About 4 percent of post-consumer carpet was recycled in 2014, down slightly from the year before, according to an industry report.
The annual report from Carpet America Recovery Effort (CARE) noted an estimated 124 million pounds of post-consumer carpet was recycled in 2014. That number excludes carpet as alternative fuel, waste-to-energy or feedstock at cement kilns.
The number was down from 2013’s 185 million pounds, which equated to a 5 percent recycling rate that year.
In 2014, of the carpet that was recycled, 49 percent went to make engineered resins, 21 percent went into new carpet, 7 percent went into filler and the remaining 22 percent went into other products.
Robert Peoples, CARE executive director, wrote that the beginning of the West Coast port slowdown in late 2014 and the decline in oil prices undermining recycled plastic values hurt carpet recycling. At the same time, the industry is grappling with the increased use of PET carpet.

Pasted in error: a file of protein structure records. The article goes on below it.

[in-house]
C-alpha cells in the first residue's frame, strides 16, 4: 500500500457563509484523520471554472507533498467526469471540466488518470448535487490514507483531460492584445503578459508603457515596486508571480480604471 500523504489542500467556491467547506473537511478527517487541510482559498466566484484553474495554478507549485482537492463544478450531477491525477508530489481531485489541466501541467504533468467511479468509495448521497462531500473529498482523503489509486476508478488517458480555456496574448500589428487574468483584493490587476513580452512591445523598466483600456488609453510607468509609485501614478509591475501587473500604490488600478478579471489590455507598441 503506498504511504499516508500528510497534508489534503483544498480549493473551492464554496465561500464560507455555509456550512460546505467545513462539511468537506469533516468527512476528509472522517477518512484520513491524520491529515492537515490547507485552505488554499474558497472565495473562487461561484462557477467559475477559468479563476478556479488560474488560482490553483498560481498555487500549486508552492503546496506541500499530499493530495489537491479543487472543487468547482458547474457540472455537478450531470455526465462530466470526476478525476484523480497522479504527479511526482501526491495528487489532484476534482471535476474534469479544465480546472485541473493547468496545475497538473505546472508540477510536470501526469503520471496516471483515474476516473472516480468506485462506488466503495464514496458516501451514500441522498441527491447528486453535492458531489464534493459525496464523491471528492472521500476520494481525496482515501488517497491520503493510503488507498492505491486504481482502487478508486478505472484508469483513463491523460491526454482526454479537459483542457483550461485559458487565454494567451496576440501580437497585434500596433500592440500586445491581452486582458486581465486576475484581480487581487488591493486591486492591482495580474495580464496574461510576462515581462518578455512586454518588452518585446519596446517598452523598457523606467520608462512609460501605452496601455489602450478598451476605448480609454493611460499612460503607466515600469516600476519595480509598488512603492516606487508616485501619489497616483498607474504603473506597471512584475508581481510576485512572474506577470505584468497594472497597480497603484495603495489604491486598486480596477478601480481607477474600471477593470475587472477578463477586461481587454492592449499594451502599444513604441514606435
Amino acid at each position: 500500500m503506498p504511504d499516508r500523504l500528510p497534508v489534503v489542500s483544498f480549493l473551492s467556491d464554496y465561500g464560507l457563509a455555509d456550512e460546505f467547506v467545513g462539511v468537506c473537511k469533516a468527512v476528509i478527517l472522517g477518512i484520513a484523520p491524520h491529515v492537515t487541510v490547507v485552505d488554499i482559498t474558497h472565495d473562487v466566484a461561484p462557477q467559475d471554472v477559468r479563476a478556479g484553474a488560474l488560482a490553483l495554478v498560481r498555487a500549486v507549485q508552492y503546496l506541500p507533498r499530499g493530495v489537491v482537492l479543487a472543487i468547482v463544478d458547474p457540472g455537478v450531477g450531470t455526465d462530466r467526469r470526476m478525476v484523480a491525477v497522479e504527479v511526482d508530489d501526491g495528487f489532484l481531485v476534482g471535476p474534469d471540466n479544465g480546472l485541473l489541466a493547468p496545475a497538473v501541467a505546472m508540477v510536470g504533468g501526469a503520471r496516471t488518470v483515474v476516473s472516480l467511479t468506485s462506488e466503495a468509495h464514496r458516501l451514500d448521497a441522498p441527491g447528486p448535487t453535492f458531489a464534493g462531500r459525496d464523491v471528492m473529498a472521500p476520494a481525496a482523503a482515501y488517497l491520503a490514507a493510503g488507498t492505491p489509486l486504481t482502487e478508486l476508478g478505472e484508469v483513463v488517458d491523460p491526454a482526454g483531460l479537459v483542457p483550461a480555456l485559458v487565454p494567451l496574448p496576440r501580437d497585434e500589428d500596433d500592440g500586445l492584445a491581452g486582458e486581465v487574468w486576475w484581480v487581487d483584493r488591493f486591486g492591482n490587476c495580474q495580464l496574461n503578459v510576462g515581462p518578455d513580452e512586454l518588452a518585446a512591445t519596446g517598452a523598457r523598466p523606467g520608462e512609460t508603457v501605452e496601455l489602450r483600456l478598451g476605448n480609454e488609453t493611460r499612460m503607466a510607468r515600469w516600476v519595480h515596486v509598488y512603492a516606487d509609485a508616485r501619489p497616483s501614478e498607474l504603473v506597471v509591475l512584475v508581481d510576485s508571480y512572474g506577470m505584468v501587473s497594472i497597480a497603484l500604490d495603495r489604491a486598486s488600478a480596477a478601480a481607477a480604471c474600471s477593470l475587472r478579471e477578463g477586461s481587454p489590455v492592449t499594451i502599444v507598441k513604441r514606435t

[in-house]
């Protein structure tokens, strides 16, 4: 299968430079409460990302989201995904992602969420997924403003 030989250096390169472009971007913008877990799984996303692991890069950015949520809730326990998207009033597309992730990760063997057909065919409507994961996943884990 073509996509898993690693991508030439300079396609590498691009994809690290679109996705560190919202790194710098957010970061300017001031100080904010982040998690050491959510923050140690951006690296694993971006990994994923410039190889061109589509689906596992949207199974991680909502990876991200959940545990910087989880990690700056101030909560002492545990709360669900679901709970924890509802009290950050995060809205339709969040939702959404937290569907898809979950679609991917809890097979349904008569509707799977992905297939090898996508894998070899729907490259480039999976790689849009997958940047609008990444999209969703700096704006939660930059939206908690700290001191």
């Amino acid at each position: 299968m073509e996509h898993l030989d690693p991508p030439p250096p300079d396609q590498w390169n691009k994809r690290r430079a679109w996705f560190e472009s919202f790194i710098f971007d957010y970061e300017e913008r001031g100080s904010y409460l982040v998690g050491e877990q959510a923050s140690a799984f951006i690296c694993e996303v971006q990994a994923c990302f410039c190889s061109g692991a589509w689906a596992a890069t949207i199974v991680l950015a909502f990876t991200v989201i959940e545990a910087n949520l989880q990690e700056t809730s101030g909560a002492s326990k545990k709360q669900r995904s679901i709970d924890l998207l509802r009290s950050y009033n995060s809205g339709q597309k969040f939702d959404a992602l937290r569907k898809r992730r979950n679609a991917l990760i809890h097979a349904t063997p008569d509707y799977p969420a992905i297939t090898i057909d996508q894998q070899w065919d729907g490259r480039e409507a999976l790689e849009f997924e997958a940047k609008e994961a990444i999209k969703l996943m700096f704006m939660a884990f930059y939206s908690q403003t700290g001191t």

CARE estimates sales of PET face fiber carpets have grown from less than 8 percent in 2006 to an estimated 40 percent in 2014 and will hit 50 percent in 2015 or 2016.
Recovered PET in beverage containers may have value, but that’s not the case in carpet, where the plastic is typically sent to landfill or waste-to-energy.
“Currently, there are no significant volume outlets for recycled PET face fiber,” according to the CARE report. “The economics of recycled post-consumer carpet PET vs. bottle flake make it difficult to invest in the necessary equipment and manpower to process PET into a valuable commodity.”
Collector/sorters are selling less and paying more for disposal. Recent comments by some companies have indicated disposal costs have more than tripled in the last couple of years.
Starting this year, CARE helped launch the Voluntary Product Stewardship Program, a two-year, $4.5 million commitment by the carpet industry to support collector/sorter activities in 2015 while PET outlets are developed.